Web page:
• The nationalities of the US and Canada benefit primarily from very strong Internal Value and spectacular visa-free travel, but lie in the lower ranks of the Very High quality nationalities along with countries like Japan, Singapore and South Korea  which cannot compete with the superb Settlement Freedom of EU nationalities, but perform well in all other aspects
  • South American nationalities have experienced a substantial increase in value due to significant progress made in the area of Settlement Freedom and the mutual gradual removal of the barriers related to settlement and work
  • None of the nationalities of the former Soviet Union are of Very High value and while the Russian nationality experiences a gradual increase in quality due to the constant conclusion of new visa-free agreements, the recent shift in Russian policy vis-à-vis the nationalities of the Commonwealth of Independent States makes it more difficult for CIS nationals to settle in Russia, and explains a general decrease in the quality of nationalities with important ties to Moscow
  • Destabilization in North Africa and the Middle East has adversely affected the quality of the nationalities in these regions. Libya, Bahrain and Oman experienced major blows to the value of their nationalities, and Syria has, unsurprisingly, been in free fall
  • Central America and the Caribbean generally score lower on the majority of sub-elements and the lack of significant Settlement Freedom prevents even the top-ranked nationalities from matching the European, North American and some of the East Asian nationalities
  • The Asian and Pacific regions sit quite far below the global mean. However, Asian nationalities occupy positions across the entire spectrum of the QNI, from the Very High Quality tier (for example Japan, New Zealand, and Singapore) to Low Quality (Myanmar, Pakistan, and Afghanistan)

Kälin says The Henley & Partners – Kochenov Quality of Nationality Index, now covering the five years between 2011 and 2015, will be updated annually to ensure a current picture of the quality of world nationalities is readily available at any moment in time, illuminating medium to long-term trends in nationalities’ development. He adds: “The QNI is a vital resource for financially independent individuals who wish to acquire the benefits of dual citizenship, as it provides assistance in selecting the most valuable second nationality for themselves and their families.”

View the rankings by clicking here

Global Irish: Ireland’s Diaspora Policy

Global Irish: Ireland’s Diaspora Policy launched, March 2015 – Department of Foreign Affairs and Trade

Global Irish is the first clear statement of the Government’s policy on the diaspora. The policy recognises the unique and important relationship between Ireland and its diaspora and sets out actions to nurture and develop this relationship, and to engage the diaspora.
Read more here

2013 New Zealand census information on the Irish in New Zealand

Key Facts:
The Irish ethnic group comprised 14,196 people or less than 1 percent of people that stated an ethnic group living in New Zealand on 5 March 2013.

For people identifying with the Irish ethnic group living in New Zealand on 5 March 2013:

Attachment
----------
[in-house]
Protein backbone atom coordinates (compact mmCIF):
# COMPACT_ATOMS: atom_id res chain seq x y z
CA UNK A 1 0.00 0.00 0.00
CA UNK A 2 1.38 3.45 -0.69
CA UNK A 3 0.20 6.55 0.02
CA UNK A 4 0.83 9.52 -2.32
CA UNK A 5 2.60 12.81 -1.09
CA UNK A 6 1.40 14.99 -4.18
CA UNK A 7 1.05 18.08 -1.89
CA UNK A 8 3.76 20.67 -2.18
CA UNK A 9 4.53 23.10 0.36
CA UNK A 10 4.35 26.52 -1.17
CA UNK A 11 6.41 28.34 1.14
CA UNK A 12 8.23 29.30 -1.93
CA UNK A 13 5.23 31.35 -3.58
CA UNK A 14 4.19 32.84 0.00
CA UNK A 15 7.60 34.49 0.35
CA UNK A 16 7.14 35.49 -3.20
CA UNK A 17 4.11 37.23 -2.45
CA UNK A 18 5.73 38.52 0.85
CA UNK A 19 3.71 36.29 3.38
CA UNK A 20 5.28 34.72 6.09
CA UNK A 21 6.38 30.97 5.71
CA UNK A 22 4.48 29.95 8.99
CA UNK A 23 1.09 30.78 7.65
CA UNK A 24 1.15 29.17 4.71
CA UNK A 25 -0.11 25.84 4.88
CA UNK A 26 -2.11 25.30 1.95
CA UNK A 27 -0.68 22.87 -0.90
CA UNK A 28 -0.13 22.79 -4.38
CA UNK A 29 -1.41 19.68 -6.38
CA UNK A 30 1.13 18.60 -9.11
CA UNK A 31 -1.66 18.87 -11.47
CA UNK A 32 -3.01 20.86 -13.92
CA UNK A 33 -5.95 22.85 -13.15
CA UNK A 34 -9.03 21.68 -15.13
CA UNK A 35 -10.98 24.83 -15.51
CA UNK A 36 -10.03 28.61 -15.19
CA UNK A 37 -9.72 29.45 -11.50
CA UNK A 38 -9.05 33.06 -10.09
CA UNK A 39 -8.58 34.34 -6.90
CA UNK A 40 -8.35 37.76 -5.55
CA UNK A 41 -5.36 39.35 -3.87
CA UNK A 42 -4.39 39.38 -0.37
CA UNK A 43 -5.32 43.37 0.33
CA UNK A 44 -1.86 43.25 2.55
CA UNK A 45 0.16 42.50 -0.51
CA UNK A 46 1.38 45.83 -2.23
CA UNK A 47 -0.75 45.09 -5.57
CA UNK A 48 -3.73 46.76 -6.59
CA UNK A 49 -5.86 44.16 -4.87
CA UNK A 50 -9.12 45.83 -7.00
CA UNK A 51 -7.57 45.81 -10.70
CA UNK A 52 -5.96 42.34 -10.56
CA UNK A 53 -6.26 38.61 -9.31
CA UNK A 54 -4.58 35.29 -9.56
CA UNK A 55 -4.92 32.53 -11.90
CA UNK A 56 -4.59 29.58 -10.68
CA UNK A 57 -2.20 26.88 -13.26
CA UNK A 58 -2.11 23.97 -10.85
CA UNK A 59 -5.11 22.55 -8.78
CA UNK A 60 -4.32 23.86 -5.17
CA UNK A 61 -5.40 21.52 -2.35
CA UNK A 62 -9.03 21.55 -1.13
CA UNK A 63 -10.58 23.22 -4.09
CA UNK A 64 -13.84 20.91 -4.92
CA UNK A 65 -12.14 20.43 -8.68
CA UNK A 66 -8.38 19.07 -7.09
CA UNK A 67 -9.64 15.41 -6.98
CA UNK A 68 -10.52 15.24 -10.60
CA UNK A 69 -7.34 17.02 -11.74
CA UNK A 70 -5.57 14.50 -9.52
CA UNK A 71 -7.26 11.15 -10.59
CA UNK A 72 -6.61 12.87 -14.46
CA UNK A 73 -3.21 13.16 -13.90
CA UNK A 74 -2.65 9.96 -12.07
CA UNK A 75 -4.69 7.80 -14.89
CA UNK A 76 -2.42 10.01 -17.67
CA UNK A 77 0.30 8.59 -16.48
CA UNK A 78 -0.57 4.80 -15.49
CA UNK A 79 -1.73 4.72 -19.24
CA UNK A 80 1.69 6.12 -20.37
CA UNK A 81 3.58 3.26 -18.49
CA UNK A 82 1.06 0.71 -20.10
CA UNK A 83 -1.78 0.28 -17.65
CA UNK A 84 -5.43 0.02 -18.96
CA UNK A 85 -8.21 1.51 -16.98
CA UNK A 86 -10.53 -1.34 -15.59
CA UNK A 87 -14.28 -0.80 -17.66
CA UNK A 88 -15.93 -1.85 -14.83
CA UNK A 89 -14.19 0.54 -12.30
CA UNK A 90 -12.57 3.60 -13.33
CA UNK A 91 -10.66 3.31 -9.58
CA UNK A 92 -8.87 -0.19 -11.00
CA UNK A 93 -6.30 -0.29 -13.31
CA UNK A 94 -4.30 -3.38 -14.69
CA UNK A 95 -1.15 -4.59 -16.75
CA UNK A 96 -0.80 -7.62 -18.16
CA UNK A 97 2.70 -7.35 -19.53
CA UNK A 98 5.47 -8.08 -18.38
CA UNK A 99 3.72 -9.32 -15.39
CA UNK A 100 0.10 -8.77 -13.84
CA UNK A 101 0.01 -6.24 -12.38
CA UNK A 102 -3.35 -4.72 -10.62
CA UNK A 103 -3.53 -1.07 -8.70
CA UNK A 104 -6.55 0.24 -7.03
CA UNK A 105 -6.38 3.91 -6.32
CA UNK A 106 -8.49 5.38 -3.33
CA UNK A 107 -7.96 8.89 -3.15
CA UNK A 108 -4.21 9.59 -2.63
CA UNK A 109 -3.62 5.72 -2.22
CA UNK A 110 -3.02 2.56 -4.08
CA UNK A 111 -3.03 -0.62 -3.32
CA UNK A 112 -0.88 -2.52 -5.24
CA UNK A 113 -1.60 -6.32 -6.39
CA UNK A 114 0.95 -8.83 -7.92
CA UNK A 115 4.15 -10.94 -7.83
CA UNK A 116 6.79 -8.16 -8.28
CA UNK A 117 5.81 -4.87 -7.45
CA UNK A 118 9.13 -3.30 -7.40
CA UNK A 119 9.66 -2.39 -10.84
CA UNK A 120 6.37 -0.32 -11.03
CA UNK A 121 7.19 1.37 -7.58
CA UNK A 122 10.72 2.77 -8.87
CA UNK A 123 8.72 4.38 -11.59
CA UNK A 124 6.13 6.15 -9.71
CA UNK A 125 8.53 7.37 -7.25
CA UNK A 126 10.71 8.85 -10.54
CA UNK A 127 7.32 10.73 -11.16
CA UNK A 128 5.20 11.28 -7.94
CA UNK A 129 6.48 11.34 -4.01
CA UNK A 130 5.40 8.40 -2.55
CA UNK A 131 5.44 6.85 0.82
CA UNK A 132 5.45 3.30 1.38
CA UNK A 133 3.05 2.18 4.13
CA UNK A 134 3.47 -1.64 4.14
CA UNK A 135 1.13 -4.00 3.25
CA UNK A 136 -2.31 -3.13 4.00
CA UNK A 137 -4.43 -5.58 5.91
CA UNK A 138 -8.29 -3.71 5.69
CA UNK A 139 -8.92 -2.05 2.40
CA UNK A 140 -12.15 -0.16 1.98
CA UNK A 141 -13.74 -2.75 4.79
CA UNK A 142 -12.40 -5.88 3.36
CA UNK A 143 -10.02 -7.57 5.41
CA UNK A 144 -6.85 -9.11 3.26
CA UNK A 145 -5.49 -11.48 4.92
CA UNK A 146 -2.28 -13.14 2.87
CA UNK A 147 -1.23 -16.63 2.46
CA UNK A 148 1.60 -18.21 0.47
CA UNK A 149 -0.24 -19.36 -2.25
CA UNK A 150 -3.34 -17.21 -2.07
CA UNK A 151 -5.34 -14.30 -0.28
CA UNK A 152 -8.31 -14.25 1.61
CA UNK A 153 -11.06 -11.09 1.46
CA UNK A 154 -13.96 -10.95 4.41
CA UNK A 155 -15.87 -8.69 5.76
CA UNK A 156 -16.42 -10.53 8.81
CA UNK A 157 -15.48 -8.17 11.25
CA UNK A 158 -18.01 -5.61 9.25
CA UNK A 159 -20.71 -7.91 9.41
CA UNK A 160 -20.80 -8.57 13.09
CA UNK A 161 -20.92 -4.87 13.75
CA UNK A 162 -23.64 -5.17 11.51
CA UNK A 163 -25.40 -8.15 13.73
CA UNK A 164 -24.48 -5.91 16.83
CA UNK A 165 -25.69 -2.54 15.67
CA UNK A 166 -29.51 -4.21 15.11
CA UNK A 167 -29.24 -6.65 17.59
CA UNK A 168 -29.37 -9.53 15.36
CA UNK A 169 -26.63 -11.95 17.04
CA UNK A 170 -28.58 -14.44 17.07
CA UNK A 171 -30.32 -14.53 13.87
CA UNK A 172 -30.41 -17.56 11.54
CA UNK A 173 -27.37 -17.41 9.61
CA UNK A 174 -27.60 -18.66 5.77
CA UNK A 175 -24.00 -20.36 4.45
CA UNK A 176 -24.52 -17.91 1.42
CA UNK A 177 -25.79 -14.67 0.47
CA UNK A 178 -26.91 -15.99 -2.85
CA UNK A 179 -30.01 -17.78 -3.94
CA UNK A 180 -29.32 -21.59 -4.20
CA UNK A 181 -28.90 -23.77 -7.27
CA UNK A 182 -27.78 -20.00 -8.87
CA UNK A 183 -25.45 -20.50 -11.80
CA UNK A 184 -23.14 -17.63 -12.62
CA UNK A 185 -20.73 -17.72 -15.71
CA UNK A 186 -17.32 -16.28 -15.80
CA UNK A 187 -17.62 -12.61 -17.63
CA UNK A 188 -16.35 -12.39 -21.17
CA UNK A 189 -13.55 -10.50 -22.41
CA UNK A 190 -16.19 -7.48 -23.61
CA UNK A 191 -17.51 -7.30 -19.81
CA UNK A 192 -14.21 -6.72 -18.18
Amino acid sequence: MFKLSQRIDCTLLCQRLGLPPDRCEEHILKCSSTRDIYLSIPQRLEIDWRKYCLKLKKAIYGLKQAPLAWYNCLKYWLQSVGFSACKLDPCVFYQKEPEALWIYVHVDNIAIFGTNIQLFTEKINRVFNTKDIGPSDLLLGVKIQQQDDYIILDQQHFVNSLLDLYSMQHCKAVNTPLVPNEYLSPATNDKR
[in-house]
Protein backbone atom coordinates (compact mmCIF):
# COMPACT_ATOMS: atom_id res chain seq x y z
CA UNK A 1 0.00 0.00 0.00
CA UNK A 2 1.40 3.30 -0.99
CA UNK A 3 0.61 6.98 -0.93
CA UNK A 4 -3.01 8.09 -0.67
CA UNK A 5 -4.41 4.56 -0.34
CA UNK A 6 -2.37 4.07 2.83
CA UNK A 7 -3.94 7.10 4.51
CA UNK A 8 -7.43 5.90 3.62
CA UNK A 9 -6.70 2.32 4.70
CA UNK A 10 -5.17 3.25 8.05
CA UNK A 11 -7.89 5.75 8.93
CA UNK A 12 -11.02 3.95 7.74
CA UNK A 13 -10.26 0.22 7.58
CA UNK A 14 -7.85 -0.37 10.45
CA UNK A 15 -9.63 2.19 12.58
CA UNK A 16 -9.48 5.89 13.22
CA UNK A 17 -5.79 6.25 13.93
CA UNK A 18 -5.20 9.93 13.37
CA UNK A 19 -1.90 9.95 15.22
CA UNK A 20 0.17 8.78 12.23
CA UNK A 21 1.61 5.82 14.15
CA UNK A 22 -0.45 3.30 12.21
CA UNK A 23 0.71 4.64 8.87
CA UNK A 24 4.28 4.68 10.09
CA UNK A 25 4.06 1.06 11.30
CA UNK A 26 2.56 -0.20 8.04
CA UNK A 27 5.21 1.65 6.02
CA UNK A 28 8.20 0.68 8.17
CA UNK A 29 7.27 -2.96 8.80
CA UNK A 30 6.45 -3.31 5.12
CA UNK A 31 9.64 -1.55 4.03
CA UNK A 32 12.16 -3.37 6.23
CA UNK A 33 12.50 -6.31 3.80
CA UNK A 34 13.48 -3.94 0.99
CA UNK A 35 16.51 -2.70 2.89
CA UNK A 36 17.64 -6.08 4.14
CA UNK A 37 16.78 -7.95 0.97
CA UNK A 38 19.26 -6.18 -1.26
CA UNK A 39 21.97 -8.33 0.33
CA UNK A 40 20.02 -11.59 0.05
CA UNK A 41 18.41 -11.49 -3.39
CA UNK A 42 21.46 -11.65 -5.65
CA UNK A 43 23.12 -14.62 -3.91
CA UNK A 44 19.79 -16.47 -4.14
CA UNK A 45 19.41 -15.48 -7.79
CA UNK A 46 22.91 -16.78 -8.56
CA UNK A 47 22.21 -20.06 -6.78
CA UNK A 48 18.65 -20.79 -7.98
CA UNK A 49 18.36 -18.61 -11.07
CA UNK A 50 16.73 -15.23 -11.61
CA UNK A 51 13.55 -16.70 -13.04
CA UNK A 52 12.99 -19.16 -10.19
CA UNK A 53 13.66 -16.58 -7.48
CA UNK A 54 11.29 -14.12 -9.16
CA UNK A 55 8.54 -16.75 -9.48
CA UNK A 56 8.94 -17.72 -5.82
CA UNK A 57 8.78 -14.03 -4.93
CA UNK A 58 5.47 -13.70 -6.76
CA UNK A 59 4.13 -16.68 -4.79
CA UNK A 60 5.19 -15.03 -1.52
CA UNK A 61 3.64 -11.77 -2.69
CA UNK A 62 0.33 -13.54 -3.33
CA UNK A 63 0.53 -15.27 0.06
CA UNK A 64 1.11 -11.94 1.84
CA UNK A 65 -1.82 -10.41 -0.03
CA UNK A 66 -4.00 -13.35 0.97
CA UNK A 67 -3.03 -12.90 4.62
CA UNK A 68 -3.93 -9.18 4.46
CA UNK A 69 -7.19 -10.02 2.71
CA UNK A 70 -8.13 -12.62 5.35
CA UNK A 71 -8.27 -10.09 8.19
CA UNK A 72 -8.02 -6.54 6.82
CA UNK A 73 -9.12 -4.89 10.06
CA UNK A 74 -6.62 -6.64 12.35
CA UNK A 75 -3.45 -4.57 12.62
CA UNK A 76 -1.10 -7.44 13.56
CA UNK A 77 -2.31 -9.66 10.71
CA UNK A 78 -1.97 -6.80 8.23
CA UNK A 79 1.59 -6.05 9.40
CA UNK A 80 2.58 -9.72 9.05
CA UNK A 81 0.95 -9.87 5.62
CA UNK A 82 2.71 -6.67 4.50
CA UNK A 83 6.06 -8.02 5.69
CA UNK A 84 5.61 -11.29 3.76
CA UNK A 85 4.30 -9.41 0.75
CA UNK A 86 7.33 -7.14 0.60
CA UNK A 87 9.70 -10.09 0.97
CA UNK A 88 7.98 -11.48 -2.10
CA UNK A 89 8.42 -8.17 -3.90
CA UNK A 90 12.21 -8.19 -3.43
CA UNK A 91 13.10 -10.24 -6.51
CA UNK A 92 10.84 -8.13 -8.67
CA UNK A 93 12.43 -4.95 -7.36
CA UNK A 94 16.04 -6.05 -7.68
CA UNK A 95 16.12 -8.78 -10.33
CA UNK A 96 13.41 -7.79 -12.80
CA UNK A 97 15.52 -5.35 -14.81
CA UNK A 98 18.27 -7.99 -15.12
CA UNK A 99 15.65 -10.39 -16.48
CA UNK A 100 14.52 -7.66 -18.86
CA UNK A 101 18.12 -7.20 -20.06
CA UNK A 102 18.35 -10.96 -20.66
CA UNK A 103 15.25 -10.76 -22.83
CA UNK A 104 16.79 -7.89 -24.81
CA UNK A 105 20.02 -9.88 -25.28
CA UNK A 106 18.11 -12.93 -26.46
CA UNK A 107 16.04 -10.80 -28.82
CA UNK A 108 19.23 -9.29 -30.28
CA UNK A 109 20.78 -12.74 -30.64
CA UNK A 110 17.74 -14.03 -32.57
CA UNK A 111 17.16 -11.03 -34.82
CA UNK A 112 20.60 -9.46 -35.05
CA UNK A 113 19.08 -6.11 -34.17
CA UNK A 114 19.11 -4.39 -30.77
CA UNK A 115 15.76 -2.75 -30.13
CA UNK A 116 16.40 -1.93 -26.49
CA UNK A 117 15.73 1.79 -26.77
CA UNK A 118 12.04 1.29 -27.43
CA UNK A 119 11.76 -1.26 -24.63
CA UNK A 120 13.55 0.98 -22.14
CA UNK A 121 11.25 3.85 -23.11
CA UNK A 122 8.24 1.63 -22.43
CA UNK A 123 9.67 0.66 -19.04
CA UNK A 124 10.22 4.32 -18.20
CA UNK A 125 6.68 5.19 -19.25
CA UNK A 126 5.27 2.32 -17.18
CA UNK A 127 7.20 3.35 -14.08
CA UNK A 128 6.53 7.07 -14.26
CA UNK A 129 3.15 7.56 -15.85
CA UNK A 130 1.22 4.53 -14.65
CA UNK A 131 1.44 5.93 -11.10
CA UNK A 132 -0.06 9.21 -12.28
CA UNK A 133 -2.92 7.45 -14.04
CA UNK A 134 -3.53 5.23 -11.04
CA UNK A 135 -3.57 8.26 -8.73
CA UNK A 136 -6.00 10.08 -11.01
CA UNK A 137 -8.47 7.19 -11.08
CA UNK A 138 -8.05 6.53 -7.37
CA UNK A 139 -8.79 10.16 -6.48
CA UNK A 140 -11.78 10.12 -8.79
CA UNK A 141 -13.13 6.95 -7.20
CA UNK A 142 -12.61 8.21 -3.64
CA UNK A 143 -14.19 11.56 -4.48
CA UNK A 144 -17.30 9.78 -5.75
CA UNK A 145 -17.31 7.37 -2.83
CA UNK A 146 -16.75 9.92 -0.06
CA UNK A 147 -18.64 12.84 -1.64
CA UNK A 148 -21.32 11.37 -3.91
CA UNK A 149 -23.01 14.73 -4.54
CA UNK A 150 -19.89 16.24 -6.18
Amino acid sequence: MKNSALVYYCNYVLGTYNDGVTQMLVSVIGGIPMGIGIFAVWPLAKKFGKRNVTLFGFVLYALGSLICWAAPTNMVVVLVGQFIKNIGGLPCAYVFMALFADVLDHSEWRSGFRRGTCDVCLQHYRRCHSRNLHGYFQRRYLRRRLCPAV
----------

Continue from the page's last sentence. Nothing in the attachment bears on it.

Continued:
• The most common region this group lived in was Auckland Region (34.2 percent or 4,854 people).
  • The median age (half are younger and half are older than this age) was 33.6 years.
  • 39.4 percent (5,538 people) were born in New Zealand and 60.6 percent (8,526 people) were born overseas.
  • 88.0 percent (9,537 people) aged 15 years and over had a formal qualification.
  • $36,100 was the median income (half received less and half received more income) for those aged 15 years and over.

Click the here to read the full Irish profile on the Statistics NZ website

Did you know...

The North Island, South Island and Stewart Island were originally named New Ulster, New Munster and New Leinster respectively

Sir Tristram, born in Co Kildare, was a champion broodmare sire (45 group one winners, including 3 Melbourne Cup winners) and lived in Cambridge Stud

Mary Gallagher, of whom the song ‘Mary from Dungloe’ was written, emigrated to NZ from Co Donegal and is buried in Gisborne cemetery

Robert Hannah, born in Co Antrim, founded ‘Hannah’s Shoes’. He built and lived in Antrim House, in Wellington, now the headquarters of the NZ Historic Places Trust

Thomas Bracken, born in Co Monaghan, wrote the words of the national anthem ‘God Defend New Zealand’

Johnny Martin, born in Co Derry, was a goldminer and entrepreneur who developed the area of Martinborough

Joseph McMullen Dargaville, born in Co Cork, developed the town of Dargaville as part of his kauri timber and gum business

Robert Wellwood, born in Co Kilkenny, was the first Mayor of Hastings

Thomas Russell, born in Cork, was the founder of Bank of New Zealand in 1861

Thomas Croke, born in Cork and after whom the GAA Croke Park is named, was Roman Catholic Bishop of Auckland from 1870-1874

Patrick Moran, born in Co Wicklow, was the Roman Catholic Bishop of Dunedin 1869-1895

Henry Blundell, born in Dublin, began publishing the Wellington Evening Post (now the Dominion Post) in 1865

Dave Gallaher, captain of the 1905 Original All Blacks, was born in Co Donegal

Three of NZs Prime Ministers were born in Ireland – Daniel Pollen (Dublin), John Balance (Antrim) and William Massey (Derry)

New Zealand’s most colourful goldminer, Biddy of the Buller, was born in Dublin

Lt. Governor William Hobson, who signed the Treaty of Waitangi on behalf of the Crown, was born in Waterford, the home of Waterford Crystal.

The Duke of Wellington, after whom New Zealand’s capital city is named, was born in Dublin, Ireland’s capital.

James Joyce, the author of Ulysses, the novel of the 20th century, had a sister, who was a nun who lived in New Zealand for many years until her death in 1942.